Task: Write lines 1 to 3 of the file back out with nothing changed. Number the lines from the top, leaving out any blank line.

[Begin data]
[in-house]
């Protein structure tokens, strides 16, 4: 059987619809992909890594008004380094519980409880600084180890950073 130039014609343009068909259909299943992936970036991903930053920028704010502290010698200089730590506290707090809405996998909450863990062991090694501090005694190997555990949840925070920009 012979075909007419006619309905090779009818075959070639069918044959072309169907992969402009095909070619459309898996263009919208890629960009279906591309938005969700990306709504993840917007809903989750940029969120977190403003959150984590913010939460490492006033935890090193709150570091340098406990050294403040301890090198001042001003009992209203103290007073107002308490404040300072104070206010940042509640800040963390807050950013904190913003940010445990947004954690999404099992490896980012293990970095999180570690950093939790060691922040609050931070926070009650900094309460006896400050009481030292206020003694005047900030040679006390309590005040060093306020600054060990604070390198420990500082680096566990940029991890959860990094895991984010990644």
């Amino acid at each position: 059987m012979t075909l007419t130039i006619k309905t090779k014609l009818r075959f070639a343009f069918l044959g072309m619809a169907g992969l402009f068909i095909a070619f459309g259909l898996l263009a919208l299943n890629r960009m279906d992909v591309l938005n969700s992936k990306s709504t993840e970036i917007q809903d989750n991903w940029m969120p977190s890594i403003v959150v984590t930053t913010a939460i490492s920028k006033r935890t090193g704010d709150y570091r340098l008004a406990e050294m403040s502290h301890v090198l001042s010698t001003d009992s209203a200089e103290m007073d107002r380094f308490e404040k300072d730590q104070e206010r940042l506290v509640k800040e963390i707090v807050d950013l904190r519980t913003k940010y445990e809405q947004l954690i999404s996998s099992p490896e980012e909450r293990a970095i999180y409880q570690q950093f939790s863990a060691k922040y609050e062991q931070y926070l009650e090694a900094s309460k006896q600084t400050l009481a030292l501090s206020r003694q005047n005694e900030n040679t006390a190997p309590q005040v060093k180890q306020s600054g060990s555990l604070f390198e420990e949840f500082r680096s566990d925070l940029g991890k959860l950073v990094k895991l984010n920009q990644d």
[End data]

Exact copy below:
[in-house]
């Protein structure tokens, strides 16, 4: 059987619809992909890594008004380094519980409880600084180890950073 130039014609343009068909259909299943992936970036991903930053920028704010502290010698200089730590506290707090809405996998909450863990062991090694501090005694190997555990949840925070920009 012979075909007419006619309905090779009818075959070639069918044959072309169907992969402009095909070619459309898996263009919208890629960009279906591309938005969700990306709504993840917007809903989750940029969120977190403003959150984590913010939460490492006033935890090193709150570091340098406990050294403040301890090198001042001003009992209203103290007073107002308490404040300072104070206010940042509640800040963390807050950013904190913003940010445990947004954690999404099992490896980012293990970095999180570690950093939790060691922040609050931070926070009650900094309460006896400050009481030292206020003694005047900030040679006390309590005040060093306020600054060990604070390198420990500082680096566990940029991890959860990094895991984010990644």
């Amino acid at each position: 059987m012979t075909l007419t130039i006619k309905t090779k014609l009818r075959f070639a343009f069918l044959g072309m619809a169907g992969l402009f068909i095909a070619f459309g259909l898996l263009a919208l299943n890629r960009m279906d992909v591309l938005n969700s992936k990306s709504t993840e970036i917007q809903d989750n991903w940029m969120p977190s890594i403003v959150v984590t930053t913010a939460i490492s920028k006033r935890t090193g704010d709150y570091r340098l008004a406990e050294m403040s502290h301890v090198l001042s010698t001003d009992s209203a200089e103290m007073d107002r380094f308490e404040k300072d730590q104070e206010r940042l506290v509640k800040e963390i707090v807050d950013l904190r519980t913003k940010y445990e809405q947004l954690i999404s996998s099992p490896e980012e909450r293990a970095i999180y409880q570690q950093f939790s863990a060691k922040y609050e062991q931070y926070l009650e090694a900094s309460k006896q600084t400050l009481a030292l501090s206020r003694q005047n005694e900030n040679t006390a190997p309590q005040v060093k180890q306020s600054g060990s555990l604070f390198e420990e949840f500082r680096s566990d925070l940029g991890k959860l950073v990094k895991l984010n920009q990644d």